I am looking for other questions that will provide other answers than the ones I have received. Most of us cannot think outside the box of our contemporaneity. Tempo-centric, contempo-centric? Responding to questions is not in itself answering them. I must repeat this. I have said this elsewhere, another essay or two, within the confines of a Review we publish.
We know this, though, don’t we? I have drawn one or another conclusion to how we often respond without answering the question asked. Avoidance is key. It is a sophisticated form of irresponsibility, the latter about not responding to questions about behavior, about choices, an effort to elude consequences, always an act of futility.
To respond comes from the French reponser, or, to put again. What is it that is put again? The question replaced is not answered, it is posed once more how? We do love to respond in America, always having some nothing to say, sound bites everyone can chew like morsels at a cocktail party, the great anti-intellectual soiree. Answers escape us, though; they take more time, more effort, more thought. We have neither the endurance nor the tenacity to persist in forming them. We would have to know something and we are convinced we cannot, so why even pretend an answer can be had. We do so love to play ping pong.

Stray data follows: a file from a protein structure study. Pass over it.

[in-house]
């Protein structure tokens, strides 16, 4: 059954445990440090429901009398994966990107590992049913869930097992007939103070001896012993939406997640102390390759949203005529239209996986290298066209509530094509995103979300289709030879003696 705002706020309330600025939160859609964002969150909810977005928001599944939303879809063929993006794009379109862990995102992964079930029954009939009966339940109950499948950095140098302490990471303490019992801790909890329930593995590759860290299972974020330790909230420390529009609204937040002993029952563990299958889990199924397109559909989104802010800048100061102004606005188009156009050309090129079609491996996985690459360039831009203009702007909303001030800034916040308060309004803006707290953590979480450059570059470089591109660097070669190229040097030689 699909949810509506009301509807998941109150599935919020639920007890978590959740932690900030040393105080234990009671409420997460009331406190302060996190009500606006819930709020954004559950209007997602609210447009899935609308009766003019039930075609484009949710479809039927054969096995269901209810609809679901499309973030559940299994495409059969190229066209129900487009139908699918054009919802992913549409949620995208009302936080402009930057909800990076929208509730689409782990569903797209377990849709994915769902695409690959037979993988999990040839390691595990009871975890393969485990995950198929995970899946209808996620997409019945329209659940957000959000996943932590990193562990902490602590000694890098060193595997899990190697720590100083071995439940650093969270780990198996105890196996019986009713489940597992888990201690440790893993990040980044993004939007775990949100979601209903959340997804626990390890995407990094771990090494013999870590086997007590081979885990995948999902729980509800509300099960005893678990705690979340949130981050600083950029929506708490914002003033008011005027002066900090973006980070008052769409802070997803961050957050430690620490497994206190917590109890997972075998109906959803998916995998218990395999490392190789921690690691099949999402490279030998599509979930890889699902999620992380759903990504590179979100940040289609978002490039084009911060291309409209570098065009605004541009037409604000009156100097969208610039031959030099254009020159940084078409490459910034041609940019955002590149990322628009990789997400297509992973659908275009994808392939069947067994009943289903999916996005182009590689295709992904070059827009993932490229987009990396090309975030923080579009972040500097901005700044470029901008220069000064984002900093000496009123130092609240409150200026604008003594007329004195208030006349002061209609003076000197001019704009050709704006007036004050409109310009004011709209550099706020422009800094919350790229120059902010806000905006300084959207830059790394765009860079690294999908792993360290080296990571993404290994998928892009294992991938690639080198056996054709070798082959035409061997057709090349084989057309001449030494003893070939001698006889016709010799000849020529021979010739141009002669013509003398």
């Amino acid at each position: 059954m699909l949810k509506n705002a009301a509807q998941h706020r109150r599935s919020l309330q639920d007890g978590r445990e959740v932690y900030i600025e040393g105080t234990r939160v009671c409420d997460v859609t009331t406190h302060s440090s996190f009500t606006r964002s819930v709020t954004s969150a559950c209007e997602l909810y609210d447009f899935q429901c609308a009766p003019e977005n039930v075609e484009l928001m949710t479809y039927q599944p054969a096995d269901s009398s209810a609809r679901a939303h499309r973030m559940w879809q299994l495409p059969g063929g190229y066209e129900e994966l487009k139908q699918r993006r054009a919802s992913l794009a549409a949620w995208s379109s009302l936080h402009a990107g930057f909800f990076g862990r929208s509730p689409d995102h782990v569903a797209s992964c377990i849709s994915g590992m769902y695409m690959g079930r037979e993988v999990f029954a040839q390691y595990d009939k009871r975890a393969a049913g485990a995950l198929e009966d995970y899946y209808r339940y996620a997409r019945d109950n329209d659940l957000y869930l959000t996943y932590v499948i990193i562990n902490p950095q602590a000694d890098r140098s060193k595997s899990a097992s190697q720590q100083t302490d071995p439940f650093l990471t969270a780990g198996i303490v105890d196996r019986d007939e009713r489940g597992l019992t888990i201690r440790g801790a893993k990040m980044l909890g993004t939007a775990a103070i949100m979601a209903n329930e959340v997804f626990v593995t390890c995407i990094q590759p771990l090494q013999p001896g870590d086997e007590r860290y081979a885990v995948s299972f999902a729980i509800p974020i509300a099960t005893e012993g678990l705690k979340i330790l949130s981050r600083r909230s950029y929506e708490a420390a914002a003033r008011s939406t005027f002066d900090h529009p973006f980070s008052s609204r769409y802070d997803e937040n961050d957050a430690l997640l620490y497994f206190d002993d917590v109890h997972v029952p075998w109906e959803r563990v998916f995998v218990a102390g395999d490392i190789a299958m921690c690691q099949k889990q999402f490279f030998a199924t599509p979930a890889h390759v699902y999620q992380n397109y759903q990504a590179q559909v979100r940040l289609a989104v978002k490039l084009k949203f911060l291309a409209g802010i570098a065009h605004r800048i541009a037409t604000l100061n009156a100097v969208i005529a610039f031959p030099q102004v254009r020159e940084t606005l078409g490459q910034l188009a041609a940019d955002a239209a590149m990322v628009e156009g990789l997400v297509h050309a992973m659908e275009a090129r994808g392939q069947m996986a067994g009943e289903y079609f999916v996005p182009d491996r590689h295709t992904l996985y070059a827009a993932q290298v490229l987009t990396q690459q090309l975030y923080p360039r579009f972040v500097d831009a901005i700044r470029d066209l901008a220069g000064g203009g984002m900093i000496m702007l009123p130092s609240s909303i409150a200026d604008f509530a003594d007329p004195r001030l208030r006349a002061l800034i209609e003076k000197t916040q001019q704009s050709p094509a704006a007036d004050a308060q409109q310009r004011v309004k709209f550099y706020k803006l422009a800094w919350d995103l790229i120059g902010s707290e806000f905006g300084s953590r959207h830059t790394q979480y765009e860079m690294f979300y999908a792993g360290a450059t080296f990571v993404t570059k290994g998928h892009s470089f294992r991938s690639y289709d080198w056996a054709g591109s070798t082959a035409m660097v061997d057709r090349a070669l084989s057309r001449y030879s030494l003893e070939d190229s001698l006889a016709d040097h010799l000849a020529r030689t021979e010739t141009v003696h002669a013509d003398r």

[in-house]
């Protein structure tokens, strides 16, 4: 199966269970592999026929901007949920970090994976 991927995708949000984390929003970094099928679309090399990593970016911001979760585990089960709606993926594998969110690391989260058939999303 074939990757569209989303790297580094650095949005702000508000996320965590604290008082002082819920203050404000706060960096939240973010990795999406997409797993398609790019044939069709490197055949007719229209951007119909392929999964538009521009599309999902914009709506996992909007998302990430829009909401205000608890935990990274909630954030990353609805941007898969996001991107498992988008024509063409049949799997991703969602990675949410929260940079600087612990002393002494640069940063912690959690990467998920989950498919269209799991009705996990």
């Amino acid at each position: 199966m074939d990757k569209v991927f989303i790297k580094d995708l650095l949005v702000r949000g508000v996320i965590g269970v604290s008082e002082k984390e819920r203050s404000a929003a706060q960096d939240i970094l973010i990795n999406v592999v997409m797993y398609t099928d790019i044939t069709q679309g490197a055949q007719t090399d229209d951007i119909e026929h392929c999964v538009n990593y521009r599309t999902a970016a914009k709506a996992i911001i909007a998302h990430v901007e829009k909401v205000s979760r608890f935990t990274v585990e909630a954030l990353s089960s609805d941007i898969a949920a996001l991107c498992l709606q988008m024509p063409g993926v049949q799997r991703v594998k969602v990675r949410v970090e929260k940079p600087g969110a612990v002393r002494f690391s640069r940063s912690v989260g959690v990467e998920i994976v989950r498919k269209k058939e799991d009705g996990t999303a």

What then can I say, do I say, will I . . . what?
About this thing, man–and man, what he is, is a thing, no? I am a man; I am a thing called a man; I am a person called Job. Is man a thing? yes, no, perhaps.
But man is a person; a person is not a thing. So then what is this about a man; it. Man’s it could be said to be his Id, as we would say if we wanted to take cues from Freud about identity, what it means to be a man. But this idea of what it means to be a man must be cultural, which speaks to mentality and not specifically to psychology, except in how individual psychology adapts to or adopts the guiding mentality of a culture. Who is this man named Job?